Alexander's Feast or the Power of Musick.
A secular choral work in two parts for four soloists (SSTB) and mixed chorus (SATB) with orchestra acc. (2 oboes, 2 bassoons, 2 trumpets, 3 violins, viola, violoncello, and continuo). The names of the vocal soloists (Mr. [John] Beard, Signora [Anna Maria] Strada, Miss. [Cecilia] Young, and Mr. Erard) are printed at the top of their designated songs. digital.library.unt.edu/ark:/67531/metadc11077/
Esther, a sacred oratorio in score
This is a ca. 1794 score of "Esther," a sacred oratorio by Handel. According to the Grove Dictionary of Music, the English libretto of the oratorio was probably a collaborative work between John Arbuthnot and Alexander Pope with additional words by Samuel Humphreys. The engraved frontispiece that precedes the t.p. bears the title "Apotheosis of Handel," and the inscription, "The portrait from an original picture of Hudson's in the possession of Dr. Arnold. Designed by Rebecca [Biagio]. Engraved by [James] Heath. Published the 26th of May 1787, being the anniversary of the commemoration of Handel." A table of contents appears on p. 185 with incipits of first lines of text of recitatives and aria. The performance medium includes: oboes (2), flute, bassoon (2), trumpet, strings (violins, viola, violoncello, and bass), harp, soloists (S) and mixed chorus (SATB), and basso continuo. The choral number that appears in the appendix on p.183, contains a note, "This chorus comes in page 122." digital.library.unt.edu/ark:/67531/metadc25948/
Esther, a sacred oratorio in score
This is a bound copy of a ca. 1794 score of "Esther," a sacred oratorio by Handel. The cover contains the inscription, "The works of Handel, edited by Dr. Arnold." It does not include the frontispiece preceding the t.p. According to the Grove Dictionary of Music, the English libretto of the oratorio was probably a collaborative work between John Arbuthnot and Alexander Pope with additional words by Samuel Humphreys. A table of contents appears on p. 185 with incipits of first lines of text of recitatives and aria. The performance medium includes: oboes (2), flute, bassoon (2), trumpet, strings (violins, viola, violoncello, and bass), harp, soloists (S) and mixed chorus (SATB), and basso continuo. The choral number that appears in the appendix on p.183, contains a note, "This chorus comes in page 122." digital.library.unt.edu/ark:/67531/metadc25949/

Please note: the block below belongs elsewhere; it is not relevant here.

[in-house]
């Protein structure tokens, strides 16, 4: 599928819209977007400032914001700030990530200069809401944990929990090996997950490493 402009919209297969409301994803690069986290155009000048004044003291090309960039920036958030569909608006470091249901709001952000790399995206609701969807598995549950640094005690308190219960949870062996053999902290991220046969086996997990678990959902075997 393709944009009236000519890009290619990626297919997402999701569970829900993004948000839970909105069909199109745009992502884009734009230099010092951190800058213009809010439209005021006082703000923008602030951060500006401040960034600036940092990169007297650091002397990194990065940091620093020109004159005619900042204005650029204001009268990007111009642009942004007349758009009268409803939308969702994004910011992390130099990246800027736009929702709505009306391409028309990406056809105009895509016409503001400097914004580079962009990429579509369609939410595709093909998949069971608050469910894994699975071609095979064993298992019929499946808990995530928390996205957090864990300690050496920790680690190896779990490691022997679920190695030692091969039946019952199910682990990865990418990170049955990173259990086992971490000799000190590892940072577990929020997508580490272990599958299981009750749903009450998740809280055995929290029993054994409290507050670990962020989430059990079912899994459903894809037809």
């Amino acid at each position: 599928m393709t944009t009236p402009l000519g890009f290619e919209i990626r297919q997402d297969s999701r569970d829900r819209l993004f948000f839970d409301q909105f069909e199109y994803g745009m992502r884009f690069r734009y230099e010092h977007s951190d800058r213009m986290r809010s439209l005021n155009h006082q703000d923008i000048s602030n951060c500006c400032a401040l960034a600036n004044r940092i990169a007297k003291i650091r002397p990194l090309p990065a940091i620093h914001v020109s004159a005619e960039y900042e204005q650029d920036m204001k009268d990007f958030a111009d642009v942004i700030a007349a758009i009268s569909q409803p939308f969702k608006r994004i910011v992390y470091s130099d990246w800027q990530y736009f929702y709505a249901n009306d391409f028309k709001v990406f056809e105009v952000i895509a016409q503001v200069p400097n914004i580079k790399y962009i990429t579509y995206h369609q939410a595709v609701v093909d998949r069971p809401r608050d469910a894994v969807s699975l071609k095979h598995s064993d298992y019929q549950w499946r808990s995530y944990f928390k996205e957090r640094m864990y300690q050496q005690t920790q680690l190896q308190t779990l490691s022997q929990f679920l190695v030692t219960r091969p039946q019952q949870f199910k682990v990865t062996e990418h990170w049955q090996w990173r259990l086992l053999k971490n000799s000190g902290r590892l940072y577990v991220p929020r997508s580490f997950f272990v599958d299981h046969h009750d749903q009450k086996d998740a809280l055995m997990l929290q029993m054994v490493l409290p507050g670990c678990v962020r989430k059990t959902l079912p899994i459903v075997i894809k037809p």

Giulio Cesare : opera in tre atti
This is a [ca. 1743] score of "Giulio Cesare," an Italian opera seria in three acts by Handel. The performance forces include: flute, oboe, horns (in A and D), strings (violin, viola, violoncello, bass), continuo (theorbo and viola da gamba), harp, chorus of mixed voices (soprano, alto, tenor, bass), and soloist singers. A list of solo arias and duets of each act appears on p.170 followed by a list containing the names of the subscribers on pp.[171-172]. Two mythological figures [possibly, the god Apollo and the Muse Erato] and musical instruments signed by the London engraver [John] Strongitharm of Pall Mall appear on the title page. The name of each character appear at the top of p.3 with the names of the actual performers inscribed with pencil. The names of the casting coincide with those listed in the Oxford Dictionary of Music (online, 2009): "the castratos Senesino, Gaetano Berenstadt and Giuseppe Bigonzi (Caesar, Ptolemy and Nirenus), Francesca Cuzzoni (Cleopatra), Margherita Durastanti (Sextus), Anastasia Robinson (Cornelia), Giuseppe Boschi (Achillas) and John Lagarde or Laguerre (Curius)." digital.library.unt.edu/ark:/67531/metadc25950/
Handel's songs, selected from his oratorios
This is the second of a five-volume anthology featuring 160 arias and songs from various oratorios by G. F. Handel. The vocal score contains musical selections arranged for 1-2 voices with unrealized figured bass intended for harpsichord (continuo), oboe, or flute accompaniment. The English text is printed between the treble and bass, or alto staves. A publisher's note in the t.p. announced the availability of instrumental parts are available separately for concerts. The table of content that follows after the t.p. indicates the titles of the oratorio from which the arias and songs were taken. The songs are numbered continuously from 81-160 paginated from 172-332. digital.library.unt.edu/ark:/67531/metadc25952/